Odisha Sun Times Bureau
Rajnagar, Mar 14:
After skipping the Odisha beaches for mass nesting last year, the endangered Olive Ridley sea turtles have returned to the Gahirmatha Marine Sanctuary in Kendrapara district with a bang this year laying no less than 80,000 eggs in the first two days.
‘‘Nearly 80,000 Olive Ridley sea turtles have come ashore for mass nesting at the Nasi-I and Nasi-II islands in the last two days of the nesting. Around 4 lakh turtles had laid eggs at Gahirmatha between March 18 and 21, two years ago,’’ SS Srivastava, the chief wildlife warden and principal chief conservator of forests said.
With the climate just perfect for nesting at the Gahirmatha Marine Sanctuary, considered to be the largest rookery of the endangered Oliver Ridley turtles, Olive Ridley turtles emerging from the sea are strolling towards the shore with gusto for nesting, wildlife experts said.
The south wind blowing during this time is favourable for the sea turtles as it propels them to come ashore for the mass nesting along the beaches of Babubali island.
Meanwhile, under the supervision of Rajnagar Mangrove (Forest) and Wildlife Division DFO Bimal Prasanna Acharya, Gahirmatha Range Officer Subrat Patra, Rajnagar Range Officer Binod Acharya, Mahakalpada Range Officer Bijay Parida, Kanika Range Officer Akshay Nayak, Durga Sahu and 28 other forest officials have been camping in the area to ensure safe nesting and protect the eggs so as to minimise mortality.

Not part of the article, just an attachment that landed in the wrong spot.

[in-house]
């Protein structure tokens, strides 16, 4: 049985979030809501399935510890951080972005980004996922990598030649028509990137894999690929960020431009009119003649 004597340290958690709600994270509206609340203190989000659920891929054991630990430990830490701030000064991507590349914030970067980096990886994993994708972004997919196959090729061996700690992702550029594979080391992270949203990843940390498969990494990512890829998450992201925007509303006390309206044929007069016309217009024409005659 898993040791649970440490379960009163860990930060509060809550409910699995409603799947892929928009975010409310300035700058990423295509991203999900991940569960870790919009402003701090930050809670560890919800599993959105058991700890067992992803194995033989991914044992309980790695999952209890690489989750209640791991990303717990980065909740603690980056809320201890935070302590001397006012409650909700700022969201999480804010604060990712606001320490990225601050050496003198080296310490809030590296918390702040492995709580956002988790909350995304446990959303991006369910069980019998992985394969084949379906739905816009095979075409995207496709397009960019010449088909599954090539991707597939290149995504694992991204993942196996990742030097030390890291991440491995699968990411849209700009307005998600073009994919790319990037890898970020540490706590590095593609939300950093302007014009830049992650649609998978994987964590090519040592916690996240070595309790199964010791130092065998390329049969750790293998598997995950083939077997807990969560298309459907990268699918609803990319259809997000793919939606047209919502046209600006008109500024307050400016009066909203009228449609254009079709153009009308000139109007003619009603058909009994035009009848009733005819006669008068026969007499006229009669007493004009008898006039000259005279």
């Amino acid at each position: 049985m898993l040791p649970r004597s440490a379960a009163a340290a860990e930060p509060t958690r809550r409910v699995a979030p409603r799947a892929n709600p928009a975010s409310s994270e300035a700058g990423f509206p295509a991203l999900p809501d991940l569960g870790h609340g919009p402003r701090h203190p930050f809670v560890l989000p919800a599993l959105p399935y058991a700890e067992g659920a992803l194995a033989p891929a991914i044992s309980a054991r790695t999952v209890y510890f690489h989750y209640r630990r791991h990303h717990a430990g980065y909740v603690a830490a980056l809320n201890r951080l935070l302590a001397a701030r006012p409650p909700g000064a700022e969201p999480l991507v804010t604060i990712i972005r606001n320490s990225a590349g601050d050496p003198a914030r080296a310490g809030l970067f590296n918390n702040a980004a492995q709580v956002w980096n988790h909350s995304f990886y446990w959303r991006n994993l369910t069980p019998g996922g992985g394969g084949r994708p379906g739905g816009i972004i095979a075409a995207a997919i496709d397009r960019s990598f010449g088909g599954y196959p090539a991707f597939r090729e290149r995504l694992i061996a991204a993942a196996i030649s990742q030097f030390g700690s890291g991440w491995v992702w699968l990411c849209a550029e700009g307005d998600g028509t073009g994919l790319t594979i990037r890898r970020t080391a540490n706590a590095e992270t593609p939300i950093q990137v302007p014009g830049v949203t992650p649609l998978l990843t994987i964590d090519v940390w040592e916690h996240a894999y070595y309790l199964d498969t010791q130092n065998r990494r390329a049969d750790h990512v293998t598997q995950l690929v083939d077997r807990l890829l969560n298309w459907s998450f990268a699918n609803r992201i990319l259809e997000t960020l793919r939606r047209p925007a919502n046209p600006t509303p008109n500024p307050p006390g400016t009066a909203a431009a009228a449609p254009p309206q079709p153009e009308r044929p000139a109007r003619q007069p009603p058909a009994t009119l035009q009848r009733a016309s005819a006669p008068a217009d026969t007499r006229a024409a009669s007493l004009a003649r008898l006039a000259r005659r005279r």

Besides, the Indian Coast Guard and the Forest Department have set up camps to guard the turtles and prevent the entry of fishing vessels. Surprise raids are also being carried out to prevent fishing within the turtle gathering areas.
Apart from the Babubali island, Olive Ridley turtles were seen nesting at Agarnasi, Barunei, Pentha and Satabhaya.
Notably, the state government has imposed a ban on fishing activities in the Gahirmatha Marine Sanctuary. As of now, forest officials have arrested at least 120 fishermen and seized about 35 fishing vessels for illegally fishing during the prohibition period.
The bright lights from the missile test range at the Wheelers’ Island near Gahiramatha have been turned off and the security and patrolling systems have been tightened. This is going to help the turtles for safe nesting as bright lights play a distraction for them, the official said.